Nov. 22.] General Washington retreated to Newark, wliere his whole force consisted of no inore than 3500 men, He considered the cause as in the greatest danger; and said to col. Reed,

Should we retreat to the back parts of Pennsylvania, will the Pennsylvanians support us ?" The colonel answered, “ If the lower counties are subdued, and give up, the back counties will do the same." The general passed his hand over his throat, and şaid, “My neck does not feel as though it was made for a hal. ter. We must retire to Augusta county in Virginia. Numbers will be obliged to repair to us for safety ; and we must try what we can do in carrying on a predatory war : and if overpowered we must cross the Allegany mountains.” The gencral, after tarrying near a week without being molested, obtained information of lord Cornwallis's being in pursuit of him; he therefore marched for Brunswick, [Nov. 28.] leaving Ncwaik the very morning that his lordship entered it. As his lordship's van advance ed to Brunswick, by a forced march on the first of December, gen. Washington retreated to Princeton, having first delayed its pazsing the Rariton by breaking down a part of Brunswick bridge, and so secured his troops from being harrassed. Lord Core wallis, having orders nci to advance beyond Brunswick, discontinued his pursuit; but sent an express to gen. Howe at New. York, acquainting him, that by continuing it briskly he could entirely disperse the army under gen. Washington, and seize his heavy baggage, and artillery, before he could pass the Deitware. Gen. Howe returned for answer, that he would be wil

bins

him in person inmediately,* but did not join him till the sixth. General Washington hoped to have made a stand at Brunswick, but was disappointed in his expectation of the militia ; on the day he quitted it, the service of the Jersey and Maryland bri. gades expired, and neither of them would stay an hour longer; he wrote thefore to general Lee, “ hasten your march as much as possible, or your arrival may be too late.” On the 7th, lord Cornwallis's corps marched to Princeton, which the Americans quitted the same day. The next day the corps marched in two divisions; the first advanced to Trenion, and reached the Delaware, just as the rear guard of general Washington's army, under colonel Henly, gained the opposite shore, about twelve o'clock at night. · Lord Cornwallis, who halted with the rear division within six miles of Trenton, intended crossing a body very early the next morning, near two miles below Corriel's ferry; and got the troops in readiness, and the artillery prepared to cover the landing; for at that place it was only eight and twenty rod to a spit of sand on the Pennsylvania side, on which a sufficient pumber were to have landed, and then to have marched up to Corriel's ferry, and to have taken the boats that had been collected there by the Americans, and left under a guard of only about ten men; with them it was meant to carry over the main body. In the vicinity of this place, a large sunken Durliam boat (which came down three days before, laden with flour, and which could carTy 100 men) lay concealed under a bank. This had been discovered and taken away by Mr. Mersereau, so that the British were disappointed in their expectation of finding it. They hailed one Thomson, a quaker, who lived on the other side of the Delaware, and enquired what was become of the boat, and wcre answered it was carried off. They continued reconnoitring up and down the river till ten o'clock, but finding no boats, returned to Pennytown. Men had been employed in time for taking off all the boats froin the Jersey side of the Delaware; but Mr. Mersereau's attention would not adınit of his confid.ng wholly in their care and prudence. He therefore went up the river to examine whether all the boats were really carried off or de. stroyed; upon discovering the above sunken one, which had escaped the observation of the men, and enquiring of a person in the neighborhood concerning her, he was told that she was an old one, and good for nothing; but not relving upon the information, he found her to be new, had the water bated out, and sent her off.+ The importance of this affair to the Americans,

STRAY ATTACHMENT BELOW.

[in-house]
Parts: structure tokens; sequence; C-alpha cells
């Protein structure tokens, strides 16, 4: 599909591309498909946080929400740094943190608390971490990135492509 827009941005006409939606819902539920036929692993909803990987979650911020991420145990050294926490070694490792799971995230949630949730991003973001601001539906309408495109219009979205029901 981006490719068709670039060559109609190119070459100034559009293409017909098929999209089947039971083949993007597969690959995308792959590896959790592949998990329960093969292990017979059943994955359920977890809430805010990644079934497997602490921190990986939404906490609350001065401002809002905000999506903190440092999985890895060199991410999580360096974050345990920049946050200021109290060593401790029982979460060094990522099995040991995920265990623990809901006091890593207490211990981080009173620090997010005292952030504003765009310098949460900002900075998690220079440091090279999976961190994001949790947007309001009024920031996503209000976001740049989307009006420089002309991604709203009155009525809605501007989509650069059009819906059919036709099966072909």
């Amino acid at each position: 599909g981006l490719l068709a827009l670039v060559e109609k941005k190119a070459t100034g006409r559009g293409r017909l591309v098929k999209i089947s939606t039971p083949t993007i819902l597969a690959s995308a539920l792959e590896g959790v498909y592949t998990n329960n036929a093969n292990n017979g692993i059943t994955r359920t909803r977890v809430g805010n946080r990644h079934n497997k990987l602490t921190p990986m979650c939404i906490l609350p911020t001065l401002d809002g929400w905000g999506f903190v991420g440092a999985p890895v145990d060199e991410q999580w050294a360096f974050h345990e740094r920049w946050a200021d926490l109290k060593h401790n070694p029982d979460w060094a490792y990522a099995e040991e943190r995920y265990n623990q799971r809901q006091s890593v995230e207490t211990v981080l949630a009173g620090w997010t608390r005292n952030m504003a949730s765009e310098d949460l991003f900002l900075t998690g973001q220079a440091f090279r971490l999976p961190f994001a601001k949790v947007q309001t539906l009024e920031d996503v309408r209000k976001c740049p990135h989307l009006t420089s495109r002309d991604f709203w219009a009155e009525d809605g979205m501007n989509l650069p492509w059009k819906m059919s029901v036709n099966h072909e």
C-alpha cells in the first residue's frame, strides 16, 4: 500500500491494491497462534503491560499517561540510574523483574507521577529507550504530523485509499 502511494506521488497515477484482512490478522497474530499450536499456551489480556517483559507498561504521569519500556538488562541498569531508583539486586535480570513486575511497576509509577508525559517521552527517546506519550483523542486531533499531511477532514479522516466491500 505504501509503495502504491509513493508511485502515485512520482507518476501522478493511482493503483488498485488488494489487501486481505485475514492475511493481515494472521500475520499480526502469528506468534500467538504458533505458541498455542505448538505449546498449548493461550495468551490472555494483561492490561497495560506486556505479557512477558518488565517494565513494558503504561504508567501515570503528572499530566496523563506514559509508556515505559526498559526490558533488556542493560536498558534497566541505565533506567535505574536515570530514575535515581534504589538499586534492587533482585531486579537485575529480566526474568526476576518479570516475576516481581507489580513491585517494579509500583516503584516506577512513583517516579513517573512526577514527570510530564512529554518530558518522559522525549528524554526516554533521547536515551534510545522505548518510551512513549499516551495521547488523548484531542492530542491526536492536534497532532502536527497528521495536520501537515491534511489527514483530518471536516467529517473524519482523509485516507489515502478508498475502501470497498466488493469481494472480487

* Loyalift's latter, Nov. To, 1777.

+ Mr. Mer sereau, afterward an American deputy commiffary of prisoners, was my informer.